Supermarket Prices
So are the Brexit voting public ready for supermarkets to raise their prices and pass on the increased costs from suppliers? Also, some supermarkets may actually stop stocking some products altogether as they are unable to agree the level of price increases with suppliers.

There are some positive (if unintended consequences of these price increases) – the “sugar tax” will not be needed, as price increases will choke demand high sugar products.

Doom Mongers
If you criticise Brexit people who saw fit to play cricket the day after the vote, rather than deal with the mess they had caused will dismiss you as a doom-monger. It may be significant to note that some politicians view Brexit as their main chance to gain power and promotion. To them politics is a game, and if you lose your job post-Brexit that is due to “economics”.

In This Together
The financial and political elite survived the recent recession largely intact; some even came out ahead. You, the ordinary voter may well pay with a fall in your living standards due to higher food prices, a lower pension as shares and investments tank and possibly less work. But remember “we are in this together” – its just there will be precious upside for you. Also, when you are told we are “leaving the EU, but not Europe”, tell that to Europe. Europe is baffled by these linguistic semantics.

Here Comes Divorce
So a costly political, economic, social and security divorce is coming – could someone please show me someone who felt better off after divorce? True, we may feel as though we have recovered after say 10 or more years, but at what cost to you and your family in those years?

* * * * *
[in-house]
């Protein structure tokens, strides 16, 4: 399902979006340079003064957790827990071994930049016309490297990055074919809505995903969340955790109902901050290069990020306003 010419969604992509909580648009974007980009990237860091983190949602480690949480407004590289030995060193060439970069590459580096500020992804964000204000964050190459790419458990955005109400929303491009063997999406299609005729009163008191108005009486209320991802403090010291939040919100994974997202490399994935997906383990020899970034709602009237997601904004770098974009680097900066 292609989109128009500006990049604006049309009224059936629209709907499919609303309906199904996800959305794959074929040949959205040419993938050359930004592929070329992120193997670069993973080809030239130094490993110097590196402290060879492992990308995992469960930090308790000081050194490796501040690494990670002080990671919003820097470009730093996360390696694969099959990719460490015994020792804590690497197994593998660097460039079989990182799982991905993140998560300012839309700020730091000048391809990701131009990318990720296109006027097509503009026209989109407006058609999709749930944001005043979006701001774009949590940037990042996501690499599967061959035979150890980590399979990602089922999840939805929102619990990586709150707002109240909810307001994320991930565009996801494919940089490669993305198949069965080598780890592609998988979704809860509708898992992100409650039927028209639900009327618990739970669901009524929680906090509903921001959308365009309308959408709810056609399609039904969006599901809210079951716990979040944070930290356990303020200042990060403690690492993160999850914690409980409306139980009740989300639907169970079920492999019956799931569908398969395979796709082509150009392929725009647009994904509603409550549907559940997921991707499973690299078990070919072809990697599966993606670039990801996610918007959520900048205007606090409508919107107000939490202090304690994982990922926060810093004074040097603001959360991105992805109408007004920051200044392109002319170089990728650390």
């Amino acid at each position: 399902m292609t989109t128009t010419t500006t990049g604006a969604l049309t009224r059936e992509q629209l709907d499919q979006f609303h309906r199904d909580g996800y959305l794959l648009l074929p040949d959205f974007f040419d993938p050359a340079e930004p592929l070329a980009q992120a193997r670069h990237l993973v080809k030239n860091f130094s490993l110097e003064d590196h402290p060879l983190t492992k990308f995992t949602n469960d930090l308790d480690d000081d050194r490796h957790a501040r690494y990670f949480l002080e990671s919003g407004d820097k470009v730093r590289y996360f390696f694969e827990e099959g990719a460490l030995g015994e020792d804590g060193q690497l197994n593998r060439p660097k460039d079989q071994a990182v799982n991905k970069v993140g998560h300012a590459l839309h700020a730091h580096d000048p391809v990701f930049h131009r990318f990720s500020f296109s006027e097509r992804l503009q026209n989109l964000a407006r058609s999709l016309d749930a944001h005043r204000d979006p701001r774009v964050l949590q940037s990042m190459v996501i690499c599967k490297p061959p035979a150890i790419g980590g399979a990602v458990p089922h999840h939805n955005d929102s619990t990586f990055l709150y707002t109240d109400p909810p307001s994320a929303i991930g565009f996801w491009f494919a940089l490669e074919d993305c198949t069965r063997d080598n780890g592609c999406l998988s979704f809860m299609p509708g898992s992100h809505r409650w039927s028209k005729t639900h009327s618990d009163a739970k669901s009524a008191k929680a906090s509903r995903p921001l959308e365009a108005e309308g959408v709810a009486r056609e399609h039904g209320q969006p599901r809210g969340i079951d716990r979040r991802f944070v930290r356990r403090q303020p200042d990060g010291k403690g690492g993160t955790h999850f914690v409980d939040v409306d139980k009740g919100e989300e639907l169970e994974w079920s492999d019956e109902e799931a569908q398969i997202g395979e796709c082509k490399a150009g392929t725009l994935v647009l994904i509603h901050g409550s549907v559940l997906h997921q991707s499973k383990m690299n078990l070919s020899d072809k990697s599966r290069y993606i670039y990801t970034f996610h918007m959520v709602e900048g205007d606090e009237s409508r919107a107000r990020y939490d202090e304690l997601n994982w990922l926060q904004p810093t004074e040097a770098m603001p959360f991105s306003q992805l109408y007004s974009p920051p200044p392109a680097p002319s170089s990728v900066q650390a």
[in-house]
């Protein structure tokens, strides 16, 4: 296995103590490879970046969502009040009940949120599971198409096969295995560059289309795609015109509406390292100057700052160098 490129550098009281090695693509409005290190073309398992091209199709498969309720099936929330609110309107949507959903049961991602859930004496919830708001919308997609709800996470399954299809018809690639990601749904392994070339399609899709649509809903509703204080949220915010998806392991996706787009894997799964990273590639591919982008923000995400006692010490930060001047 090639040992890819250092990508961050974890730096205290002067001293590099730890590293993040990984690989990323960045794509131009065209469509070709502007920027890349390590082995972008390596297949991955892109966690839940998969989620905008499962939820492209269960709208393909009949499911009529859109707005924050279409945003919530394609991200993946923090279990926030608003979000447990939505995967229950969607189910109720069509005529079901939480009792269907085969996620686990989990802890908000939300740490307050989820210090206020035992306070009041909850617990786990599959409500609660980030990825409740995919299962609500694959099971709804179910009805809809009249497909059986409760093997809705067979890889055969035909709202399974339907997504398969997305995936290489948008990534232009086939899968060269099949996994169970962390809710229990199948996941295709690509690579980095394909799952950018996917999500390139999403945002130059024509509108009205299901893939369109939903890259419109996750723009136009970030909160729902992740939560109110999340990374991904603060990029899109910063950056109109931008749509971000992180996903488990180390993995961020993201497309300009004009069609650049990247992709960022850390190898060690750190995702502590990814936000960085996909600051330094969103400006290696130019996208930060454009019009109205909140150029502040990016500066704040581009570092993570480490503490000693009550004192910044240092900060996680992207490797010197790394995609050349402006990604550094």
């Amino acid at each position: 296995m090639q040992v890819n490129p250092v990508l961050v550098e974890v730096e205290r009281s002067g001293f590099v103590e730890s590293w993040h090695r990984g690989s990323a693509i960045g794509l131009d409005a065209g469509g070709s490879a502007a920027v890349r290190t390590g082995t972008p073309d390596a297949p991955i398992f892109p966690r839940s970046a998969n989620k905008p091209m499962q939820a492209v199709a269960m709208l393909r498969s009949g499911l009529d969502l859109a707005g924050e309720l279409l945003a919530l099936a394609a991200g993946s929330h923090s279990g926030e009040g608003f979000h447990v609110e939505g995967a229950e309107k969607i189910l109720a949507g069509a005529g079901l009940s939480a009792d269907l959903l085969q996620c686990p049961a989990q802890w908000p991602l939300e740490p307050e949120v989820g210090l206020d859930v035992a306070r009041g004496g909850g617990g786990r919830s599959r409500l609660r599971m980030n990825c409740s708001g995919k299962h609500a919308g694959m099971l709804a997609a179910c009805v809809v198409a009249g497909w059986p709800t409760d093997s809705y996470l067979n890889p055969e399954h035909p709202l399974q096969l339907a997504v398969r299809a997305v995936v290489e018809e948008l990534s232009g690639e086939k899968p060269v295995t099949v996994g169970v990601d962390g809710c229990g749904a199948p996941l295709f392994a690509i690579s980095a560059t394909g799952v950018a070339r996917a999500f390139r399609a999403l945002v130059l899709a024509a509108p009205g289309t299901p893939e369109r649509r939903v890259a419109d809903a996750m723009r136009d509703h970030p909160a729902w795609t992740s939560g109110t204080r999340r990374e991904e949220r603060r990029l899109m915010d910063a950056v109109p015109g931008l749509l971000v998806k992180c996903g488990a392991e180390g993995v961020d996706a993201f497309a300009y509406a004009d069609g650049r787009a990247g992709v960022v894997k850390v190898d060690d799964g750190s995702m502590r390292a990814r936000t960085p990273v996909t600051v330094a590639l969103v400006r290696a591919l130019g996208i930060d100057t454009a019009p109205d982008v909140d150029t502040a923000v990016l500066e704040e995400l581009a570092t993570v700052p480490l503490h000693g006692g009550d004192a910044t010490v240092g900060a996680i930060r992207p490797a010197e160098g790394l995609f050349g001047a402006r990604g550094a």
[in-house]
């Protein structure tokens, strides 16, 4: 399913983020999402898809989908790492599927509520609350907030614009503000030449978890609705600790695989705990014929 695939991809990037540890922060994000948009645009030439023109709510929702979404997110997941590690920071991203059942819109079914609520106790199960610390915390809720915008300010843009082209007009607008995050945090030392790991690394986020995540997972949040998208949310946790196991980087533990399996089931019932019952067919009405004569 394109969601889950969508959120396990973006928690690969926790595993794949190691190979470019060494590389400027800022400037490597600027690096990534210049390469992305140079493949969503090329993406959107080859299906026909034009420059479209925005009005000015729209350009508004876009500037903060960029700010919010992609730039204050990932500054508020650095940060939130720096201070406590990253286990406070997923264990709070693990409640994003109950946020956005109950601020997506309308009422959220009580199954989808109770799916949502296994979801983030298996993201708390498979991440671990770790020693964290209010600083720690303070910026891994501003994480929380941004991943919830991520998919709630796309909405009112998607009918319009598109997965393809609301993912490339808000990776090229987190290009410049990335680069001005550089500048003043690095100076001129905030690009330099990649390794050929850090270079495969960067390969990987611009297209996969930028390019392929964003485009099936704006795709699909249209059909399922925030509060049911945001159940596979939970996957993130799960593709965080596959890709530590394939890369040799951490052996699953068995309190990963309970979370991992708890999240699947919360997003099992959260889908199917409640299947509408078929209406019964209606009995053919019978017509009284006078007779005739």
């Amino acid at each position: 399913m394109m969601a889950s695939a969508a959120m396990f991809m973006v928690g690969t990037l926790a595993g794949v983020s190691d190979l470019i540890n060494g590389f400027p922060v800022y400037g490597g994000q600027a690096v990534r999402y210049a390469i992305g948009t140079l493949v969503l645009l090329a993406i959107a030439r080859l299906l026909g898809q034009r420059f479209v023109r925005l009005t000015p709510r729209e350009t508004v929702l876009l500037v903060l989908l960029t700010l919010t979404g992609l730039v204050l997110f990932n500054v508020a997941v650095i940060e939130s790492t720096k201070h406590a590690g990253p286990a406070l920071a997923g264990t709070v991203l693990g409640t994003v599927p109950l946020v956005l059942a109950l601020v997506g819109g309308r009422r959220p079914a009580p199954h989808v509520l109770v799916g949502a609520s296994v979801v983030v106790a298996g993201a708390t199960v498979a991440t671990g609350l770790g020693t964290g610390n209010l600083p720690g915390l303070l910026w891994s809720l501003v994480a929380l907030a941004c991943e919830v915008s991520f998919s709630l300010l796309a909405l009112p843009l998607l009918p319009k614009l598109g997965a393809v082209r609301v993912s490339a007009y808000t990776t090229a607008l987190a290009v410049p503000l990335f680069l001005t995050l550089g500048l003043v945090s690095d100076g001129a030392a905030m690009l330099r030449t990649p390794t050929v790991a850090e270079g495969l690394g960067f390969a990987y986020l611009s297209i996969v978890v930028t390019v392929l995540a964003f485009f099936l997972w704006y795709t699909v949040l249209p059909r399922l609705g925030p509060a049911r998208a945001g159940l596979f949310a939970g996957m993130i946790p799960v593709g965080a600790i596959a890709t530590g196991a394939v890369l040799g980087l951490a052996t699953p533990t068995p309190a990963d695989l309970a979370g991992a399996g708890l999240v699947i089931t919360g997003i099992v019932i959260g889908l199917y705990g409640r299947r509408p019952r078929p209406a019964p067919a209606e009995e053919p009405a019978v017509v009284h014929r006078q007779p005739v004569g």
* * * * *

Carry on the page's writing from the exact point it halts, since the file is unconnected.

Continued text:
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Drive Like Death

Recent media reports have highlighted the extent of use of mobile phones while driving – as if we needed news items to tell us this. If you are driving (and actually driving) you can easily spot the vehicles in front whose drivers are busy doing something else. The tell-tale signs of a vehicle crossing out of its lane, not moving forward promptly in traffic queues, mounting the pavement, hitting other vehicles, cyclists or pedestrians etc. Basically risking death or serious injury to others.

When this happens and on the increasingly rare occasions someone is caught doing it re-handed the usual punishment (if any) is points or a fine. However, in most cases the driver is punished after they have already inflicted a serious injury or caused a death by their actions.

Now we have all done it at some point, glanced at our phone when we should not, even hands-free calls are distracting enough to cause an accident. Basically driving a modern vehicle on our congested roads is a job that requires our full attention, all of the time.

You’re The Product
Enter into this mix; tech companies who want more and more of our attention and data, because both are pure money to them. Apple has built software for cars to entertain and inform us, as has Google, Facebook and others. They all pay lip service to driving safety, but that is all. The simple fact is that if you are not driving with all your attention you are still driving – it is just that your mind is elsewhere.

There was a time when a cigarette, a drink or a snack distracted people, but now we must add incessant calls, texts, alerts and updates. Phones and the apps and services on them are purposefully designed to get our attention and to retain it for as long as possible – to monetise your waking hours and attention, repeatedly – this does not mix well with driving.

Pokémon Go Go
Reports of people playing Pokémon Go whilst driving tell you all you need to know. A recent study estimated tens of thousands driving and playing over a 10-day period of study. Even if the study is not statistically accurate this must mean a lot of weaving vehicles out there on the roads.